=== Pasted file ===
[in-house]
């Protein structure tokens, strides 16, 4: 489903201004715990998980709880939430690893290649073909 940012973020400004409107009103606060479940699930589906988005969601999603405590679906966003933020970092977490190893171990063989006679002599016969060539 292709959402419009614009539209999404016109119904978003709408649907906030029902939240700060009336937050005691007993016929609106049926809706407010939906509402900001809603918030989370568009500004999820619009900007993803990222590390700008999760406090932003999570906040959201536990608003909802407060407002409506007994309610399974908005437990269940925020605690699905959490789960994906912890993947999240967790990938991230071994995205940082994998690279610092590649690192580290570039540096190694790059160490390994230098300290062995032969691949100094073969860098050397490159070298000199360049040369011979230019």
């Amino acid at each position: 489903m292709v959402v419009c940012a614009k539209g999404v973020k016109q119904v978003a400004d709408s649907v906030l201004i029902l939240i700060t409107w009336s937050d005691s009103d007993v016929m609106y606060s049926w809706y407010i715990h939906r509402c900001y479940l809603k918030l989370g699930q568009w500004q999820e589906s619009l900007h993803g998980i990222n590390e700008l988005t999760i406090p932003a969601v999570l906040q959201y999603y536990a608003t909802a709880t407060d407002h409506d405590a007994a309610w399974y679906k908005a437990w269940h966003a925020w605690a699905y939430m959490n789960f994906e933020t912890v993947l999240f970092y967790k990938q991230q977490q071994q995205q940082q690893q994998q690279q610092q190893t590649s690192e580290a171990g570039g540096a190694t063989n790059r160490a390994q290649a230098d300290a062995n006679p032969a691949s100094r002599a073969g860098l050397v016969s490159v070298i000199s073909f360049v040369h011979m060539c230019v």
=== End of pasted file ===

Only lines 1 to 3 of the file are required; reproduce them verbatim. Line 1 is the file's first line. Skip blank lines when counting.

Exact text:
[in-house]
């Protein structure tokens, strides 16, 4: 489903201004715990998980709880939430690893290649073909 940012973020400004409107009103606060479940699930589906988005969601999603405590679906966003933020970092977490190893171990063989006679002599016969060539 292709959402419009614009539209999404016109119904978003709408649907906030029902939240700060009336937050005691007993016929609106049926809706407010939906509402900001809603918030989370568009500004999820619009900007993803990222590390700008999760406090932003999570906040959201536990608003909802407060407002409506007994309610399974908005437990269940925020605690699905959490789960994906912890993947999240967790990938991230071994995205940082994998690279610092590649690192580290570039540096190694790059160490390994230098300290062995032969691949100094073969860098050397490159070298000199360049040369011979230019």
């Amino acid at each position: 489903m292709v959402v419009c940012a614009k539209g999404v973020k016109q119904v978003a400004d709408s649907v906030l201004i029902l939240i700060t409107w009336s937050d005691s009103d007993v016929m609106y606060s049926w809706y407010i715990h939906r509402c900001y479940l809603k918030l989370g699930q568009w500004q999820e589906s619009l900007h993803g998980i990222n590390e700008l988005t999760i406090p932003a969601v999570l906040q959201y999603y536990a608003t909802a709880t407060d407002h409506d405590a007994a309610w399974y679906k908005a437990w269940h966003a925020w605690a699905y939430m959490n789960f994906e933020t912890v993947l999240f970092y967790k990938q991230q977490q071994q995205q940082q690893q994998q690279q610092q190893t590649s690192e580290a171990g570039g540096a190694t063989n790059r160490a390994q290649a230098d300290a062995n006679p032969a691949s100094r002599a073969g860098l050397v016969s490159v070298i000199s073909f360049v040369h011979m060539c230019v």